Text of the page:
Course Meeting Times

Lectures: 1 session / week, 3 hours / session

Required Readings

Paper: The final paper constitutes the majority of the grade for this course. All of the readings and interactions in this class are intended to help students focus their understanding of human ethology, and how it fits with their paper topics.

Overview of the Class: Session 1

Below is an outline for the first session. Please do the following:

  • Review the book list: How many of these authors/books have you read/seen/heard of? Which books which you own or have read would you add?
  • Review the topics list. We will not have time to deal with all of these topics; how we use our time will depend on both students' and instructor's interest. Additional or alternative suggestions are welcome.
  • Read the outline below, for discussion in the first two sessions.

A. How have we learned of Animals and their Behavior?

  1. Pets.
  2. Folklore. (Examples from students? The medieval beastiaries. Examples from R. Hendrikson, More Cunning Than Man: A Social History of Rats and Men, Dorset Press, N.Y., 1983.)
  3. Human oriented studies and practices: mostly uses of animals. (Economics and meat industry; sports; hunting; some religions.)
  4. Cf. sciences: mostly uses as well! (Biology; comparative psychology; pharmacology; toxicology; neuroscience)
  5. Humane society; "Animal rights" movement: human oriented in a different way. Anthropomorphism recognition and feelings ("anthropomentism", "anthropaffectism"). Regard for apparent (subjectively assessed) consciousness, in humans and other animals.
  6. Contrasting attitudes in different religions. The extremes of Judaism/Christianity, and Jainism. (Other examples?)
  7. Arguably better: basic science approach -- both descriptive and experimental, and with the perspective of evolution.

B. Topics List (Handout):

  1. Rationale.
  2. Levels of treatment? (Ask re backgrounds.)
  3. Time needed!
  4. Special topics seminar level vs. undergraduate survey level.

C. Readings:

  1. List of books for selected readings (handout): Note relative importance.
  2. Amount? approx. 10-20 pp/hr x 9 hr = 90-180 pp/wk.
  3. Approach: Read for key concepts and their illustration in actual examples. (I pay for animal stories!)
  4. (Story: How we paid M. Murphy for hamster genes.)
  5. Assignment for next session: Selections from K. Lorenz, The Foundations of Ethology, pp. 1-12, 28-32, 46-64, (72-89), 89-93, (93-99), 100-103, 107-152. Cf. his stories (extra credit): King Solomon's Ring, The Year of the Greylag Goose. Cf. N. Tinbergen's Curious Naturalists.

D. Session Plan:

  1. Lecture/discussion of key concepts in readings (required).
  2. Student presentations of papers or small topic areas. (Today: you tell me what you already know about animals, and how you learned it.)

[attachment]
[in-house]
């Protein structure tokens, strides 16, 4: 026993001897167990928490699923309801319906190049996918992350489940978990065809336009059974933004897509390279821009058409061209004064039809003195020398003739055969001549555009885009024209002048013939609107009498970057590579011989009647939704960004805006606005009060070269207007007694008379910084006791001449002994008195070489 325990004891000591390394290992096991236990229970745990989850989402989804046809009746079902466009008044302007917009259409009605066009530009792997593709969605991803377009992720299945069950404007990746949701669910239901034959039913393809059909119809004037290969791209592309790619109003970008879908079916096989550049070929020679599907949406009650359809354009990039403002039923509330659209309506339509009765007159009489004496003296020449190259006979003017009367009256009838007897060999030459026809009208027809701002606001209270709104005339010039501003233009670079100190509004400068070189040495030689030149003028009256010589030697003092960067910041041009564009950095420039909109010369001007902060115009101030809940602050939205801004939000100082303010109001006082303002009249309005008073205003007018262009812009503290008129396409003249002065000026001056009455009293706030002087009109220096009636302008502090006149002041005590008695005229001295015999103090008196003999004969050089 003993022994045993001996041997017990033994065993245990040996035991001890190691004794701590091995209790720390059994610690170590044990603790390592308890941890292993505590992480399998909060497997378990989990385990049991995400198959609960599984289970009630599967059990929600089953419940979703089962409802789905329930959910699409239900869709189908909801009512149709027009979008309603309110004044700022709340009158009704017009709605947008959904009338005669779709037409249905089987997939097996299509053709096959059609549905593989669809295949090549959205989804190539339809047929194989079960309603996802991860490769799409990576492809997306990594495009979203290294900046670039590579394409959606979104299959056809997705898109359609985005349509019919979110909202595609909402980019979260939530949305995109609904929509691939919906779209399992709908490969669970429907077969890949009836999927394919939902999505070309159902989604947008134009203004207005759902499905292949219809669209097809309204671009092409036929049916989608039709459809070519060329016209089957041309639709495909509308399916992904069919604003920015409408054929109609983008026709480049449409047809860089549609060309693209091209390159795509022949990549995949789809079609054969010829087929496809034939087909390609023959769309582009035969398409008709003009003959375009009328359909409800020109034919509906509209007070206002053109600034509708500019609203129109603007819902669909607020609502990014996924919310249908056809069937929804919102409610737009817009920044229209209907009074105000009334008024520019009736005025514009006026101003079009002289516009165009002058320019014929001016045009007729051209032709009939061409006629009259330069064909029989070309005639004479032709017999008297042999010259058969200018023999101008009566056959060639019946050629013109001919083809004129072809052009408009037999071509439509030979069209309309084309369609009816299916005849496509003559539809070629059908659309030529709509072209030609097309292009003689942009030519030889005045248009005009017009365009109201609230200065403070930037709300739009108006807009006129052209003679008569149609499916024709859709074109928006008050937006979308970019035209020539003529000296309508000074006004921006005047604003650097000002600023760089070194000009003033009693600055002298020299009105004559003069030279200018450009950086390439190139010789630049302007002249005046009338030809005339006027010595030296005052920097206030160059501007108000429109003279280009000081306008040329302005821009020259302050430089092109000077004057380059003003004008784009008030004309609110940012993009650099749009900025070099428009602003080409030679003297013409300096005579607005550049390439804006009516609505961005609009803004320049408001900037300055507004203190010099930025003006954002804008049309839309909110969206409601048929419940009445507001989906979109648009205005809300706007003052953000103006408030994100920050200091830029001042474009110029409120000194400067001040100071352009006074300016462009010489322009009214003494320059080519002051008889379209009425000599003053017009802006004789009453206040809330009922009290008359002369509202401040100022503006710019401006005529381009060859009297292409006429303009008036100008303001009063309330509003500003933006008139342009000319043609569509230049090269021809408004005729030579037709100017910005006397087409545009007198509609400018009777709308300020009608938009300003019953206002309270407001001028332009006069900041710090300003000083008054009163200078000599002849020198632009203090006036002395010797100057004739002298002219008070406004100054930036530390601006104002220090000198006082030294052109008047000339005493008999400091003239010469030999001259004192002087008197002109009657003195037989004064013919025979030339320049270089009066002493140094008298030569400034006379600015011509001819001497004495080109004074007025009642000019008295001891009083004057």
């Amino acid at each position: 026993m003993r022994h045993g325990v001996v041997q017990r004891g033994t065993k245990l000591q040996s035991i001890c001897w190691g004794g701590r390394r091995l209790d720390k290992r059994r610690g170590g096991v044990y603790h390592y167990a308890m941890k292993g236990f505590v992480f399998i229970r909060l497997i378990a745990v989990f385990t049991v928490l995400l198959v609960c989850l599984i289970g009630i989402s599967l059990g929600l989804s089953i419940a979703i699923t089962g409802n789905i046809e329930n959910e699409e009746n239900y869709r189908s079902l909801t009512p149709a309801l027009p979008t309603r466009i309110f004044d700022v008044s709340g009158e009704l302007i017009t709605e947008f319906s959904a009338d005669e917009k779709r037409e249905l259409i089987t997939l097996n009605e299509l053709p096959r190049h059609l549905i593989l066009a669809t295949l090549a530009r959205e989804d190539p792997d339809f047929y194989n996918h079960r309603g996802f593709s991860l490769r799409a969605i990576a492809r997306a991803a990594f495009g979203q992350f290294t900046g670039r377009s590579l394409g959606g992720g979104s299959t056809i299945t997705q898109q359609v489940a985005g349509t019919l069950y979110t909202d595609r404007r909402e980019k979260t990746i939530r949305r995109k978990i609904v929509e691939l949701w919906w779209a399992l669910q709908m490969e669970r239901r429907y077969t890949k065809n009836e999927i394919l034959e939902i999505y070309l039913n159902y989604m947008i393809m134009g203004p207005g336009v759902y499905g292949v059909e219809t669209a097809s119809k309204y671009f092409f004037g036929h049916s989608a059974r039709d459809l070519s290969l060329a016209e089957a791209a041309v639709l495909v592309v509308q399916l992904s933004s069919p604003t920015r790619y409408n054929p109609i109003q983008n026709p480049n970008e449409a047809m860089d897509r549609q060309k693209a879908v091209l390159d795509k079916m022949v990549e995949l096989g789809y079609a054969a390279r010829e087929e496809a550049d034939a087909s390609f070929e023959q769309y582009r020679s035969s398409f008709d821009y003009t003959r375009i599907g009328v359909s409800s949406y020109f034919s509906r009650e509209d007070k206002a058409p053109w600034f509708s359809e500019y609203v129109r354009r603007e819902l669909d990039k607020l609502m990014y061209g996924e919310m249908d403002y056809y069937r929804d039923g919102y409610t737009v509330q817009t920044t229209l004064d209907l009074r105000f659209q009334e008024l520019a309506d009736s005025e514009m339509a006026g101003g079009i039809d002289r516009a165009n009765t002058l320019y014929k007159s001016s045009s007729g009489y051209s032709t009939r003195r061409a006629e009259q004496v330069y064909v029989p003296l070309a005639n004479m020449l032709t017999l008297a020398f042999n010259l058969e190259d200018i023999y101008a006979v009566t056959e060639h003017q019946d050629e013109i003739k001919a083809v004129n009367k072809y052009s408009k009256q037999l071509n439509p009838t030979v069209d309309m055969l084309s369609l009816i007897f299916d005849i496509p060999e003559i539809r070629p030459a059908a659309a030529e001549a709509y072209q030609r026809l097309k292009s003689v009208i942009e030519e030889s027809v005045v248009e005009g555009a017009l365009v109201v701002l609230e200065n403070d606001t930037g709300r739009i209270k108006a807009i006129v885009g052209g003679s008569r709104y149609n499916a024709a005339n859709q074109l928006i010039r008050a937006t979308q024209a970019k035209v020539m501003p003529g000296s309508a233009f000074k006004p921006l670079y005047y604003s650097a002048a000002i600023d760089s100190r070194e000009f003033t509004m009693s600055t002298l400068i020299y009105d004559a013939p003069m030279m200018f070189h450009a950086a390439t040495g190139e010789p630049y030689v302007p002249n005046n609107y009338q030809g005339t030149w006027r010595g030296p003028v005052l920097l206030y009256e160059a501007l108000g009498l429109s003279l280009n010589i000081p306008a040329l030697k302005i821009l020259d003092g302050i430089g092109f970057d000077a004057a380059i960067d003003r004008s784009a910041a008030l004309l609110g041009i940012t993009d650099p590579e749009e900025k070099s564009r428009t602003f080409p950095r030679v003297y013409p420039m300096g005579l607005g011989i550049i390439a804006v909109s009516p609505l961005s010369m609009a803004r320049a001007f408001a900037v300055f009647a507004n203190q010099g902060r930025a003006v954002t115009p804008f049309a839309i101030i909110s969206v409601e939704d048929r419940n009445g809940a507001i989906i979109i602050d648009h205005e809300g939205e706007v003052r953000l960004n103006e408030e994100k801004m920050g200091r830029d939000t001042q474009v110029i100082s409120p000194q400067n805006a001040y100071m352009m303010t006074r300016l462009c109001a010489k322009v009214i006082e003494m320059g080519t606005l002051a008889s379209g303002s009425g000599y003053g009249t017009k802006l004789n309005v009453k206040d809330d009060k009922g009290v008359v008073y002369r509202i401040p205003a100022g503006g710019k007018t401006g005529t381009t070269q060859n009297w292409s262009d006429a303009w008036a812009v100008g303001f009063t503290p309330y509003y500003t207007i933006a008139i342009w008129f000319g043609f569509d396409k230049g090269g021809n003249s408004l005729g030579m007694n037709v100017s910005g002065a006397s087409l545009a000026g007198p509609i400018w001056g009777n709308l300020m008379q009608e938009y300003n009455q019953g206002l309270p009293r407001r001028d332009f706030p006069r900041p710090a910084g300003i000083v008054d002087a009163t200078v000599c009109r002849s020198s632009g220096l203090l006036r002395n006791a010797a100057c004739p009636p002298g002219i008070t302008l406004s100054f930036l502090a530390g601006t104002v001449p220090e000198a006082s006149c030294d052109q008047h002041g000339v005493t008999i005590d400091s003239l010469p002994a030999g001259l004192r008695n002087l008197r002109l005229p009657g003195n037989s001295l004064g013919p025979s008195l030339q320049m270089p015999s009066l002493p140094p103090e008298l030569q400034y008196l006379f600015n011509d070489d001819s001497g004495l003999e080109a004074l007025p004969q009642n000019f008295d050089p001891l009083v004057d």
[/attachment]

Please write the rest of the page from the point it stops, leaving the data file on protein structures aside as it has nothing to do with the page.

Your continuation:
E. Requirements:

  1. The readings and short presentations.
  2. Project paper and presentation at end of term. (Discuss your chosen topic with G. S.)
  3. For session 1: Read the story: "Four hours in the life of a Syrian hamster", with commentary.

F. Approaches to the study of animal behavior:

  1. Focus on the Individual Organism
    1. "Comparative Psychology" in America: The real focus was/is on man.
      Notes on non-biological comparisons, "homologies", "phylogenetic scale".
    2. "Ethology"; some people now prefer "behavioral ecology".
      1. Definition by K. Lorenz: see The Foundations of Ethology, p. 1, 3, 65, 101.
      2. Whitman and Heinroth.
        Stories from Lorenz: p. 100, 107.
      3. Cf. Charles Darwin
        Illustrations from his book.
      4. "Human ethology" of Eibl-Eibesfeldt (see K. L., pp. 10-11).
        The "body language" craze.
      5. "Neuroethology"-- an approach that goes two ways:
        1. Ethology informs brain & behavior studies.
        2. Brain manipulation effects --> new info. on behavioral organization.
          Examples: multiple kinds of aggression; evidence of primitive vs. advanced behavioral elements (spinal/brainstem vs. forebrain localization).
  2. Focus on Societies
    1. "Sociobiology": E. O. Wilson's definition and diagram: See Sociobiology, The Abridged Edition, pp. 3-5.
    2. Cf. human sociology. Notes from E. O. Wilson, Ibid., p. 4.
  3. Focus on Habitat and the Species it Supports, and Interactions ("Balance")
    1. "Ecology": E.g., Tropical rainforest (see Tropical Nature, by A. Forsyth and K. Miyata ), Tropical savannah, etc.
    2. The problem of breadth: Knowing too little about everything. Hence, people often think of ecology as focused on conservation. But there are good examples of ecology as a science that includes animal behavior: See Bourliere's book.
    3. When the behavior of animals becomes critical: "Upsetting the balance of nature." Examples: African elephants and the acacia trees. Man's hunting, pollution effects, pleasures that encourage poaching. "Killer" bees. etc.
  4. Focus on Single Species or Groups of Species in a Broad Way that Includes Ecology and Behavior.
    1. "Mammology". Note Bourliere's books, one older, one recent. Note contents; examples.
    2. "Primatology", "cetology", "entymology", etc.
  5. The amateur "naturalists": The disciplined hobbyist's contributions. (Cf. astronomy.) Details, when amassed, have been important in the development of ideas about behavioral evolution.

    See Lorenz's comments about the contributions of amateur ornithologists -- bird watchers -- to early ethology. Also, Jim Corbett's stories (Jungle Lore, Oxford Univ. Press, 1953): Examples from the life of a hunter who cared about animals.